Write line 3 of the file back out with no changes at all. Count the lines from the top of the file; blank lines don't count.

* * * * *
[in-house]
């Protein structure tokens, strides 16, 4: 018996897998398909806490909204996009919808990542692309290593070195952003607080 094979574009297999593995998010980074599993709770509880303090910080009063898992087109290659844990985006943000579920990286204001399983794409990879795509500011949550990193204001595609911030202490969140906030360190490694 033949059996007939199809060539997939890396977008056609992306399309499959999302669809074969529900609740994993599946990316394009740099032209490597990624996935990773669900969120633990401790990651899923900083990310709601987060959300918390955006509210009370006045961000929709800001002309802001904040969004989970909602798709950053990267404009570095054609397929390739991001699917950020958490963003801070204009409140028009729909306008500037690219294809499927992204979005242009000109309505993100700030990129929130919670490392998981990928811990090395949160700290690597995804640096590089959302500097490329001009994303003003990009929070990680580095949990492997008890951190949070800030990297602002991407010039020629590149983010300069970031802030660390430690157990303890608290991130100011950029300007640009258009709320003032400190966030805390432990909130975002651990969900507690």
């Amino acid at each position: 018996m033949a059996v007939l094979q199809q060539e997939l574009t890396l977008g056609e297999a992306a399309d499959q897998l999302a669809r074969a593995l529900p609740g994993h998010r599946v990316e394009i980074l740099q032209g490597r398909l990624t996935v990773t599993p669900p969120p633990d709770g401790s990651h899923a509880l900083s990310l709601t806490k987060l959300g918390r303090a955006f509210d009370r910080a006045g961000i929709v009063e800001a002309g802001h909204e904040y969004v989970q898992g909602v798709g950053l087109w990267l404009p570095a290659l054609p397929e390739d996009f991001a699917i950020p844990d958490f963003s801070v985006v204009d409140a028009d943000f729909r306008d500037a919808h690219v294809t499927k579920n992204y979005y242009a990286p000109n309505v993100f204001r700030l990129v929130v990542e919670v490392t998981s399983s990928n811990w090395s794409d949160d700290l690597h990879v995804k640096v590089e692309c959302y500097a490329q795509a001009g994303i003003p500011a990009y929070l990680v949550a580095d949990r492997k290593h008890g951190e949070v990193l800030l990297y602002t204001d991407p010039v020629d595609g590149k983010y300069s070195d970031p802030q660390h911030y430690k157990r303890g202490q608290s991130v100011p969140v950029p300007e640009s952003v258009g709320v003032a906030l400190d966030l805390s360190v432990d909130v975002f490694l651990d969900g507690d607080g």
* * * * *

């Amino acid at each position: 018996m033949a059996v007939l094979q199809q060539e997939l574009t890396l977008g056609e297999a992306a399309d499959q897998l999302a669809r074969a593995l529900p609740g994993h998010r599946v990316e394009i980074l740099q032209g490597r398909l990624t996935v990773t599993p669900p969120p633990d709770g401790s990651h899923a509880l900083s990310l709601t806490k987060l959300g918390r303090a955006f509210d009370r910080a006045g961000i929709v009063e800001a002309g802001h909204e904040y969004v989970q898992g909602v798709g950053l087109w990267l404009p570095a290659l054609p397929e390739d996009f991001a699917i950020p844990d958490f963003s801070v985006v204009d409140a028009d943000f729909r306008d500037a919808h690219v294809t499927k579920n992204y979005y242009a990286p000109n309505v993100f204001r700030l990129v929130v990542e919670v490392t998981s399983s990928n811990w090395s794409d949160d700290l690597h990879v995804k640096v590089e692309c959302y500097a490329q795509a001009g994303i003003p500011a990009y929070l990680v949550a580095d949990r492997k290593h008890g951190e949070v990193l800030l990297y602002t204001d991407p010039v020629d595609g590149k983010y300069s070195d970031p802030q660390h911030y430690k157990r303890g202490q608290s991130v100011p969140v950029p300007e640009s952003v258009g709320v003032a906030l400190d966030l805390s360190v432990d909130v975002f490694l651990d969900g507690d607080g």